Featuring Burning Spear, Bunny Wailer, Third World, Peter Tosh, Jacob Miller, Gregory Isaacs, Kiddus I, Junior Murvin, Inner Circle, the Heptones, & Abyssinians. ROCKERS includes acting roles and appearances by Jacob Miller, Gregory Isaacs, Burning Spear, Kiddus I, Leroy Smart, more.
This ‘special edition’ of the DVD includes extra materials:
- Director’s Commentary
- Interviews with Producer & Director
- Music Videos
- 1980 Theatrical Trailer
- Poster Gallery/Radio Spots
- Interactive Bios & Rasta Patois
- Rockers apparel commercial
- and more….
”ROCKERS” is another Jamaican movie with the sparkle of ”The Harder They Come,” which it manages to resemble but not imitate. In fact, ”Rockers” is in many respects the better of the two. ”The Harder They Come” had the invaluable advantage of coming first, and the area both films cover is almost narrow enough to make a second seem superfluous. But ”Rockers” holds its ground, thanks to its funny, offbeat players and sinuous reggae score.
“Rockers” is about many of the same things the earlier film was about, though it’s slightly more polished in some technical respects. Its hero, Leroy (Horsemouth) Wallace, lives lackadaisically in Kingston and works as a drummer, if he works at all. But the Jamaican music business, which looked nasty enough in ”The Harder They Come,” is made to seem even more wicked here. Horsemouth’s drumming talents aren’t paid much heed, and when he tries to supplement his income by distributing records from the pressing plants to the stores, he can earn only 25 cents a disk. Unlike Jimmy Cliff, an angrier leading man in ”The Harder They Come,” Horsemouth simply shrugs and enjoys himself, figuring he’ll get even eventually. He does, in the film’s merry concluding sequences.
Most of Horsemouth’s Rastafarian friends are played by reggae musicians – ”rockers” is another name for reggae – and their songs are integrated very deftly into the action. The music emerges organically from the film’s small and self-contained world, and some of it is lovely – a ballad sung by Burning Spear as he and Horsemouth sit on the beach at nighttime, for instance. In another scene, the late Jacob Miller and his Inner Circle band are seen performing a deceptively gentle song about burning down the plantations, in a setting that is left unidentified. When the camera pulls back, the band is seen to be playing for wealthy white tourists, who don’t have the slightest idea what the music is about.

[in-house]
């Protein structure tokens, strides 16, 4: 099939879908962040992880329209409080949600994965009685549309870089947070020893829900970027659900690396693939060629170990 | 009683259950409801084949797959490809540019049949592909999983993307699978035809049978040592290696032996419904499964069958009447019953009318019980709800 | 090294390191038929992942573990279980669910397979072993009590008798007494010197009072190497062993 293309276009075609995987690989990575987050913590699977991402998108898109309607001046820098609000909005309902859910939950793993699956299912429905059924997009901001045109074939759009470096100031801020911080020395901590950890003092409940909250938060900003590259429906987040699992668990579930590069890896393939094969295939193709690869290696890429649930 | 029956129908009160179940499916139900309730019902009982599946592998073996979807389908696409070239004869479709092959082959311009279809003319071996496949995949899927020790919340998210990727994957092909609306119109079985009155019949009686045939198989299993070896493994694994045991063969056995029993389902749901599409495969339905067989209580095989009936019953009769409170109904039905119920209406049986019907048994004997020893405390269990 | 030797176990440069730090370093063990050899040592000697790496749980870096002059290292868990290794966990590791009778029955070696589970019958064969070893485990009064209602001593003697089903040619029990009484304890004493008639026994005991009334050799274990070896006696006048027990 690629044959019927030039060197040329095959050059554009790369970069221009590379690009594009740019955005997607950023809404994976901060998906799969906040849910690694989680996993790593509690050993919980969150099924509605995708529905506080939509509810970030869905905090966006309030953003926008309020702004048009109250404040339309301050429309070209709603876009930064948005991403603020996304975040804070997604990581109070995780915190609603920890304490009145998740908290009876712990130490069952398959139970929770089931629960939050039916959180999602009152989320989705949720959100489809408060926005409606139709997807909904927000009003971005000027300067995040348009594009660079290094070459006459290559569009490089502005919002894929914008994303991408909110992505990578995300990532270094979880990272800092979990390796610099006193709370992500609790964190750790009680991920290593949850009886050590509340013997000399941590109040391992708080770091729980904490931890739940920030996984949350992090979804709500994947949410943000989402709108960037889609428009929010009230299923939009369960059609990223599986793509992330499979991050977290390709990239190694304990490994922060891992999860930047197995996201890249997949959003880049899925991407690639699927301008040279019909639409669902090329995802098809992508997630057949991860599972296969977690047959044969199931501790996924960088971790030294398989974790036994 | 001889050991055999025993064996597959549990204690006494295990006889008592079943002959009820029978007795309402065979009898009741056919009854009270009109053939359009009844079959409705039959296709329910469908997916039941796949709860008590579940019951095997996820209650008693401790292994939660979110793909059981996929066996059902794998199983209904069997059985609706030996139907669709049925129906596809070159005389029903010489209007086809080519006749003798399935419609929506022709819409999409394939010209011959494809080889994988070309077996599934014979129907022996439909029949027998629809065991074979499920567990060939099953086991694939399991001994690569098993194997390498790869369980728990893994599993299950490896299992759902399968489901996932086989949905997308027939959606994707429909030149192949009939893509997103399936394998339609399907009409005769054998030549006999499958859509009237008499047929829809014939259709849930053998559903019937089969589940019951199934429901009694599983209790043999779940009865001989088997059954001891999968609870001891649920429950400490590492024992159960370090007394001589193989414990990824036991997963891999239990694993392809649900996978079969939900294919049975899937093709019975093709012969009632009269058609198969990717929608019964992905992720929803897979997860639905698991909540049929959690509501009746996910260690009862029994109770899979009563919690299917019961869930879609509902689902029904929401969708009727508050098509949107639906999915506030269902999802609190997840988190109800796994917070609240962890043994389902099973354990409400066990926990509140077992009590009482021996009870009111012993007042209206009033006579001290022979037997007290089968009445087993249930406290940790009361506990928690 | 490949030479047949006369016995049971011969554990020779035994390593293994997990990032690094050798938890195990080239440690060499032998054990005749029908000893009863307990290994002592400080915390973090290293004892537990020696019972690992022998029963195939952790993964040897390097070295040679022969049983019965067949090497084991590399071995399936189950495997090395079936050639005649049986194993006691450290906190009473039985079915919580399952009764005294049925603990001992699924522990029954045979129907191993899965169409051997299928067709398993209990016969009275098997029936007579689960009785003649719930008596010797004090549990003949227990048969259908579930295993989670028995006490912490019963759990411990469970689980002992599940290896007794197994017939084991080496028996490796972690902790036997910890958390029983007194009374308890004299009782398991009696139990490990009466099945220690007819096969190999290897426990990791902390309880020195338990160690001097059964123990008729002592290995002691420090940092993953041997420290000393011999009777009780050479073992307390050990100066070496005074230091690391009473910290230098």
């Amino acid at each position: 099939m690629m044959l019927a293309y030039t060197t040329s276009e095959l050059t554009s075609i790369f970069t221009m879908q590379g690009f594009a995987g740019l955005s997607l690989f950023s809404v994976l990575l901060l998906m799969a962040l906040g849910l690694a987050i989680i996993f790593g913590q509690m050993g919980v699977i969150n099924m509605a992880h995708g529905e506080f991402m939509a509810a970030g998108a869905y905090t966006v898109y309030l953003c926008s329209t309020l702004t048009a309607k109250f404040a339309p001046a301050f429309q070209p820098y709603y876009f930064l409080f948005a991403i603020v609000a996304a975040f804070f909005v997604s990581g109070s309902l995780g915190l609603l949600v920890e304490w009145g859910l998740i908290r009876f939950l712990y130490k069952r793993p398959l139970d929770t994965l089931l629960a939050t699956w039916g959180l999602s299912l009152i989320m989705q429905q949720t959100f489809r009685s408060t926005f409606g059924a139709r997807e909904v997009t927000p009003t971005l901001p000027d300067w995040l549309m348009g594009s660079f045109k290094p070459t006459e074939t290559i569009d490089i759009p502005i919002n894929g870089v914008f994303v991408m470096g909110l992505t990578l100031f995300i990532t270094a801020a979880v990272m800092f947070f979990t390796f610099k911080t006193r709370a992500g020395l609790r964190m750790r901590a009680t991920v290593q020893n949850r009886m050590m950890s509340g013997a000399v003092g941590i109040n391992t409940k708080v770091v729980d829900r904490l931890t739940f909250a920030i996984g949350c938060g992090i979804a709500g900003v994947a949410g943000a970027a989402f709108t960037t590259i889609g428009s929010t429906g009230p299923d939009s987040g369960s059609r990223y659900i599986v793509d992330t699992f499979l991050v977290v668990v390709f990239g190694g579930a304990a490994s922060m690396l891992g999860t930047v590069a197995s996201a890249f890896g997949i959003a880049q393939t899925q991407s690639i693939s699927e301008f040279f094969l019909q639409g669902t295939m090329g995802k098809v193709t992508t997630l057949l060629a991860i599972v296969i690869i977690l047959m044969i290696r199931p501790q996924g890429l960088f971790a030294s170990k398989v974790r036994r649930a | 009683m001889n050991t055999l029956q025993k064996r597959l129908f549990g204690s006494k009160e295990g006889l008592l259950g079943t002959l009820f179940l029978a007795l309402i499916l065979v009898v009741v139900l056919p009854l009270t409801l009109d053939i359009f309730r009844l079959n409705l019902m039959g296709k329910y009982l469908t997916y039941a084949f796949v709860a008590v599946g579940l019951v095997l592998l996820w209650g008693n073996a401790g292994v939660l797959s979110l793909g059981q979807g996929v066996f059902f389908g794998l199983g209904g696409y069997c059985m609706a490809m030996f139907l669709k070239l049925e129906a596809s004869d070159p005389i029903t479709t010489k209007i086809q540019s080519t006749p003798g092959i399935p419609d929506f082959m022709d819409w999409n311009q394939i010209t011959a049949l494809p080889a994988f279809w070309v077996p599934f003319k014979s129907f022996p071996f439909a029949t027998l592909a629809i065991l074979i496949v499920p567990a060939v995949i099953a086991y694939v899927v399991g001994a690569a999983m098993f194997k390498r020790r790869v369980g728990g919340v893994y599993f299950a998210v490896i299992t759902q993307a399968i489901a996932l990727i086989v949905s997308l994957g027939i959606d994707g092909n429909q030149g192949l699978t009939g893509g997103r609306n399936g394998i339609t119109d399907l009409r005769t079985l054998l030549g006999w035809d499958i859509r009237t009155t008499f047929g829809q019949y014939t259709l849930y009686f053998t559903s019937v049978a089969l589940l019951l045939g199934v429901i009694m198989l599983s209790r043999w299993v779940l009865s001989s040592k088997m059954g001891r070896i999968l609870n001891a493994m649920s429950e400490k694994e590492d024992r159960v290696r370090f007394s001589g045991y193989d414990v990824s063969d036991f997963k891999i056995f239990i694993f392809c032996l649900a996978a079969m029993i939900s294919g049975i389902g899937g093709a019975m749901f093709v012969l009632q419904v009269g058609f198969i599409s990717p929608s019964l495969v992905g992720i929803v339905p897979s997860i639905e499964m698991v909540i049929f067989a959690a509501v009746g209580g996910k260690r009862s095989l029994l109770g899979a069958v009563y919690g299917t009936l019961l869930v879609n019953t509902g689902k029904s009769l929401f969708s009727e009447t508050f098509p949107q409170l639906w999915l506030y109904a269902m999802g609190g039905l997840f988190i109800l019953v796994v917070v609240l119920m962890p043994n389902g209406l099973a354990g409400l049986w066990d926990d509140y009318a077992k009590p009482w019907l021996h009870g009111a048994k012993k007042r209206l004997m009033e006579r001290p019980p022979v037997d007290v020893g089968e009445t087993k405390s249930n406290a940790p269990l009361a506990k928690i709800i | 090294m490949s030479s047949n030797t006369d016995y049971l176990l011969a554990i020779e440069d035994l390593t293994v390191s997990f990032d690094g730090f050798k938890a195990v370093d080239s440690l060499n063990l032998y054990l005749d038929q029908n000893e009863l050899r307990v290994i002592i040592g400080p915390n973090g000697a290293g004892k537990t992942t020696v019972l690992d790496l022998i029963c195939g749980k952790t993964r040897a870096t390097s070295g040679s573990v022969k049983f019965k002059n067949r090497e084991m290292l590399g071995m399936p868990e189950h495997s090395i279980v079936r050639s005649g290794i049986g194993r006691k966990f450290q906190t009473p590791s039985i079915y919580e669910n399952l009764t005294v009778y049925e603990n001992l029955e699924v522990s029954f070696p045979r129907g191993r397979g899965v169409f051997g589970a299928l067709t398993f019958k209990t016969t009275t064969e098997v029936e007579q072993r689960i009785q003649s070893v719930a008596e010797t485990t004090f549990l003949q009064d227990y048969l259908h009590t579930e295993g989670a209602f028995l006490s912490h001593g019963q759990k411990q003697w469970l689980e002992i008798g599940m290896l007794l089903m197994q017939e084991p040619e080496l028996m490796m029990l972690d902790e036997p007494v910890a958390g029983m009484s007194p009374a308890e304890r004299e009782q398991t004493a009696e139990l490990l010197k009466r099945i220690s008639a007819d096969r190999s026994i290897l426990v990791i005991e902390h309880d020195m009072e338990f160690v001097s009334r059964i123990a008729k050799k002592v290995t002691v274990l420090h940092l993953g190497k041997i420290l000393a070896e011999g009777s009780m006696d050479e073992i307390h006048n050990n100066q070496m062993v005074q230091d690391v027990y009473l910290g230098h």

”Rockers” is heavily didactic about the tenets of Rastafarianism, but it’s also lighthearted, offering much the same dichotomy reggae music does. Horsemouth has a number of comic scenes with the woman he doesn’t exactly live with: she has several of his children, and all of his remarkable wardrobe, so he’s forced to come home sometimes but doesn’t do it happily. He has such confidence in his children that he’s sure they’ll grow up just fine without him, he assures their mother. Meanwhile, he ambles through a culture that is keenly, vividly etched during the course of the story. The feeling ”Rockers” has for Jamaican culture, which would seem to run deep, is all the more remarkable in view of the fact that the director, Theodoros Bafaloukos, is Greek.” – NY Times
“Ted Bafakoulos’s Rockers is rightly regarded as the best of Jamaica’s classic reggae films: being more original than the derivative gangster tale The Harder They Come, and more heavyweight than the eccentric Countryman.” – Reggae News
“Perry Henzell’s 1972 film The Harder They Come will always be the quintessential reggae movie, forever tied to the music and culture of Jamaica. But if The Harder They Come introduced reggae on the big screen, giving it a cinematic identity, then Ted Bafaloukos’ Rockers gave it heart and soul.” – DVD Talk
“Recommended, overall” – Video Librarian
99 minutes on 1 disc
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Watch the trailer (low res)